Online Extra: Product testing at the GCN Lab
Art Moser preps the product<@VM>Carlos Soto records data<@VM>John Breeden completes testing
GCN's Lab undergoes a multi-step process to determine the quality of technology commonly used in government, as well as to test the claims of manufacturers. What follows is a photo essay illustrating steps in the process.
Lab technician Arthur Moser carefully unpacks the DLP projectors for review. Each projector is inventoried to ensure that no components are missing.
[IMGCAP(2)]Because all projectors must be tested equally, Moser assures that distances between the lens and the target are carefully measured and recorded.
[IMGCAP(3)]Each projector is burned-in for exactly 10 hours before any testing begins. According to the GCN lab, projector light levels tend to drop after 10 hours, then remain relatively stable for hundreds of hours. Lab technicians must first understand the particular technical qualities of each product they test, before undergoing actual testing protocols.
GCN Reviewer Carlos Soto carefully records the size, weight and external features of each DLP in the review.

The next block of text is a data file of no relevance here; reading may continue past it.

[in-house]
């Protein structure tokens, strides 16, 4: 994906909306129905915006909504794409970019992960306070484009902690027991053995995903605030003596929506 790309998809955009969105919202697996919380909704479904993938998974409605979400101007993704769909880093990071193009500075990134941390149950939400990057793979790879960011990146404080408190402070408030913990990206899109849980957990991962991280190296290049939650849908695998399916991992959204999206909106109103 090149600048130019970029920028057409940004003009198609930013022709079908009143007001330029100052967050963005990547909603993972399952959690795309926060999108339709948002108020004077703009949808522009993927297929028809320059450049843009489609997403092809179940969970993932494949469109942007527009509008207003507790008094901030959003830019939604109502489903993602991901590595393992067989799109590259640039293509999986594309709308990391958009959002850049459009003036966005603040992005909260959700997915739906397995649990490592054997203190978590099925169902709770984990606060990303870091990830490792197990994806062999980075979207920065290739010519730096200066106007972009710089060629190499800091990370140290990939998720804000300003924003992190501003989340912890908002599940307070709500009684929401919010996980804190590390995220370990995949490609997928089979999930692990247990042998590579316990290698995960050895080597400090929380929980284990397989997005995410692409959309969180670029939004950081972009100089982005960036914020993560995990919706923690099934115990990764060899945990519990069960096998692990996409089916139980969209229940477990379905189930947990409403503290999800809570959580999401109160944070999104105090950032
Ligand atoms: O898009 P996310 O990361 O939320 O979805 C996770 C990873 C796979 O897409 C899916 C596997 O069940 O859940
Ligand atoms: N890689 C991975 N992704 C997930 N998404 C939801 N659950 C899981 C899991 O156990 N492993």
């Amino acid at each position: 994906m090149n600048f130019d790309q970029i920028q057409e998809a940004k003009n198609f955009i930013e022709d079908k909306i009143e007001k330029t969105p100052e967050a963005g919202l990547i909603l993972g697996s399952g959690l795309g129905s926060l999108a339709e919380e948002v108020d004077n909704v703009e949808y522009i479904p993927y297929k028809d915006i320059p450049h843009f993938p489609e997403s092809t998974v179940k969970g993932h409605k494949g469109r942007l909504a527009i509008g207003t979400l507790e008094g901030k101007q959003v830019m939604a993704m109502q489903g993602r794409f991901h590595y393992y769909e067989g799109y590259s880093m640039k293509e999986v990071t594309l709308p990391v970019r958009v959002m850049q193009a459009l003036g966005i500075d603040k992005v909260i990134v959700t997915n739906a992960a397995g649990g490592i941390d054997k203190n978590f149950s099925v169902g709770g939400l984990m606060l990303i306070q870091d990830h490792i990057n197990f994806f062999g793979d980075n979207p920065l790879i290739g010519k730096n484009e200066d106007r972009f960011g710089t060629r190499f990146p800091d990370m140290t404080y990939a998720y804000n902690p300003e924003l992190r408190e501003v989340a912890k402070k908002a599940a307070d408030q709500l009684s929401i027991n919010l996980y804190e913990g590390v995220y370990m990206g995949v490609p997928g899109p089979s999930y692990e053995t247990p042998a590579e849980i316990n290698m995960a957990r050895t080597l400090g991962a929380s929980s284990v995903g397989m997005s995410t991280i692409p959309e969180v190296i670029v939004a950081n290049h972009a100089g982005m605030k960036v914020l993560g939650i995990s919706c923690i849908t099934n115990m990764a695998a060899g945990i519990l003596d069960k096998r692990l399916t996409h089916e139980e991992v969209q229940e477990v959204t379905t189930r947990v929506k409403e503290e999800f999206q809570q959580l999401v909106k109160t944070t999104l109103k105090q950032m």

[IMGCAP(2)]Each projector is set identically before testing commences. Sharpness and brightness must be identical to ensure a fair trial.
[IMGCAP(3)]Peripheral devices are also evaluated, like the relative size and functionality of remote controls used with projectors.
GCN Lab Director John Breeden removes his ring before performing tests on projectors. Lab technicians must be careful to remove all shiny objects so as to avoid polluting the testing process.
[IMGCAP(2)]GCN Lab Director John Breeden puts on his dark room suit, which absorbs all ambient light. The only source of light or reflection in the room is the projector being tested.
[IMGCAP(3)]Once the light in the room has been purified, lumens are measured at the center of a mostly white image and at the corners. A light drop of less than 100 lumens from center to corner is not noticable by the naked eye, Breeden says.